… I rode over to make some enquiry about Colonel Weld, of Loring, at Burnside’s Headquarters. As I drew near, I heard the sound as of minstrelsy and playing on the psaltry and upon the harp; to wit, a brass band, tooting away at a great rate. This was an unaccustomed noise, for Burnside is commonly not musical, and I was speculating on the subject when, on entering the circle of tents, I beheld a collection of Generals — not only Burnside, but also Potter, Willcox, and Ferrero. Speaking of this last, did you hear what the negro straggler remarked, when arrested by the Provost-Guard near City Point, on the day of the assault, and asked what he was doing there. “Well, saar, I will displain myself. You see, fus’ I was subjoined to Ginral Burnside; an’ den I was disseminated to Ginral Pharo. We wus advancing up towards der front, an’ I, as it might be, loitered a little. Presently I see some of our boys a-runnin’ back. ‘Ho, ho,’ sez I, ‘run is your word, is it?’ So I jes separates myself from my gun and I re-tires to dis spot.”

Well, there was “Ginral Pharo” taking a drink, and an appearance was about as of packing. Whereat I presently discovered, through the joyous Captain Pell (who asked me tauntingly if he could “do anything for me at Newport”), that Burnside and his Staff were all going on a thirty-day leave, which will extend itself, I fancy, indefinitely, so far as this army goes. On my return I found two fat civilians and a lean one. Fat number one was Mr. Otto, Assistant Secretary of the Interior; Fat number two, a Professor Matile, a Swiss of Neufchatel, and friend of Agassiz (you perhaps remember the delicious wine of that place). The lean was Mr. Falls, what I should call Mr. Otto’s “striker,” that being the name of an officer’s servant or hanger-on. Mr. Falls was very chatty and interrogative, following every sentence by “Is it not?” So that finally I felt obliged always to reply, “No, it isn’t.” I scared him very much by tales of the immense distances that missiles flew, rather implying that he might look for a pretty brisk shower of them, about the time he got fairly asleep. Professor Matile was bright enough to be one of those who engaged in the brilliant scheme of Pourtales Steiger to seize the chateau of Neufchatel on behalf of the King of Prussia. Consequently he since has retired to this country and has now a position as examiner at the Patent Office. Mr. Otto was really encouraging to look at. He did not chew tobacco, or talk politics, or use bad grammar; but was well educated and spake French and German. General Butler, having a luminous idea to get above the Howlett house batteries by cutting a ship canal across Dutch Gap, has called for volunteers, at an increased rate of pay. Whereupon the Rebel rams come down and shell the extra-pay volunteers, with their big guns; and we hear the distant booming very distinctly. I think when Butler gets his canal cleverly through, he will find fresh batteries, ready to rake it, and plenty more above it, on the river. The Richmond papers make merry, and say it will increase their commerce.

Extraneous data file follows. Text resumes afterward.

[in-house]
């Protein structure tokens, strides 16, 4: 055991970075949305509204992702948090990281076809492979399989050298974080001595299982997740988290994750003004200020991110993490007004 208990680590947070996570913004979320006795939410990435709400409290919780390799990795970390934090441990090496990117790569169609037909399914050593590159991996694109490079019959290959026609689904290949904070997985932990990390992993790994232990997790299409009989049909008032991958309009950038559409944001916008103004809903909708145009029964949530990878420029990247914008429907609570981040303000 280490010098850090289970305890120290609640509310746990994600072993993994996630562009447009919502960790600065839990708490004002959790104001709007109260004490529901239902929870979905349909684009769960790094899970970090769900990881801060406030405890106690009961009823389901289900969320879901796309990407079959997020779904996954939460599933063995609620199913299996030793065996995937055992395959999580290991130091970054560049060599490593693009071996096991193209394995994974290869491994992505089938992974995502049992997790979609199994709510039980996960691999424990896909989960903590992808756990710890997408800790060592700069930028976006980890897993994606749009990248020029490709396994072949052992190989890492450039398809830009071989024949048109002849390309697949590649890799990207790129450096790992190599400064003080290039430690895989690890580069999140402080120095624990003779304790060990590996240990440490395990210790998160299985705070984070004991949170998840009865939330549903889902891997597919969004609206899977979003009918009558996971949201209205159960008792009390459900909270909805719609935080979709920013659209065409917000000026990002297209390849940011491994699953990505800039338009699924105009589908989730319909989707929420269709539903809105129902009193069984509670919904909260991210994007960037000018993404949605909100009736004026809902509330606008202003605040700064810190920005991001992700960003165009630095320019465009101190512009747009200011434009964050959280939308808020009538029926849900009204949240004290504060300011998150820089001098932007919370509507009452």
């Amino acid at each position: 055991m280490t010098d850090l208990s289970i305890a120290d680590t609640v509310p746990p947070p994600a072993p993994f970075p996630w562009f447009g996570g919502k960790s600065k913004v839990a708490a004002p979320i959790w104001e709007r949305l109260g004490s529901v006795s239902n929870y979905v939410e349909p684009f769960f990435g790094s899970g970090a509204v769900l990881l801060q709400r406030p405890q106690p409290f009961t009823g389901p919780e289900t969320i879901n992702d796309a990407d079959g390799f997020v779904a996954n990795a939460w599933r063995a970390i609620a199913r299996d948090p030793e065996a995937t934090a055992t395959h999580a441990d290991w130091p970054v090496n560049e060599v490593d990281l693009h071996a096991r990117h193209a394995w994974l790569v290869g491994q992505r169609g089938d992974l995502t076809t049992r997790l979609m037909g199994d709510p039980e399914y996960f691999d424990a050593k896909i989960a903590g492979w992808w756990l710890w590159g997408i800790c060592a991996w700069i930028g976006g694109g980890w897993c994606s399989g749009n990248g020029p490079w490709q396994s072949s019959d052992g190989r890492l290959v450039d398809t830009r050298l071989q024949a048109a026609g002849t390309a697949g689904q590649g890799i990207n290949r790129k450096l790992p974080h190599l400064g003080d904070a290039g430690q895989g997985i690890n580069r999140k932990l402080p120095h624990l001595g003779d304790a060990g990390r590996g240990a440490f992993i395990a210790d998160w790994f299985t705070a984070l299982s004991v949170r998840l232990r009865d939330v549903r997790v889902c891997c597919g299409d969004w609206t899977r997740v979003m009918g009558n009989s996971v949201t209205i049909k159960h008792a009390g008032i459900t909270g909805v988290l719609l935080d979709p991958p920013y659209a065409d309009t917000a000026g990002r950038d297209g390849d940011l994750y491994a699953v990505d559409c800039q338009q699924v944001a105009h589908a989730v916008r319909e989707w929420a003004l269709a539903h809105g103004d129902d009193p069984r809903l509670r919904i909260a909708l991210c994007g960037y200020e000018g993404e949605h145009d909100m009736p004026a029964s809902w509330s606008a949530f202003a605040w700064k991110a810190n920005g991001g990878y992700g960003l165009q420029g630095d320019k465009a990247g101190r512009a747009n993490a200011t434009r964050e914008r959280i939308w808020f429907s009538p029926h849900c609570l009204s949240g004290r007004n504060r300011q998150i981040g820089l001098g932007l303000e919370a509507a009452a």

Meade’s correspondence taken from The Life and Letters of George Gordon Meade, Major-General United States Army, Vol. 2, (New York: Charles Scribner’s Sons, 1913), pp. 221-22. Available via Google Books.

Theodore Lyman’s letter is from Meade’s Headquarters, 1863-1865: Letters of Colonel Theodore Lyman from the Wilderness to Appomattox, pp. 211-13. Edited by George R. Agassiz. Boston, Massachusetts Historical Society, 1922. Available via Google Books.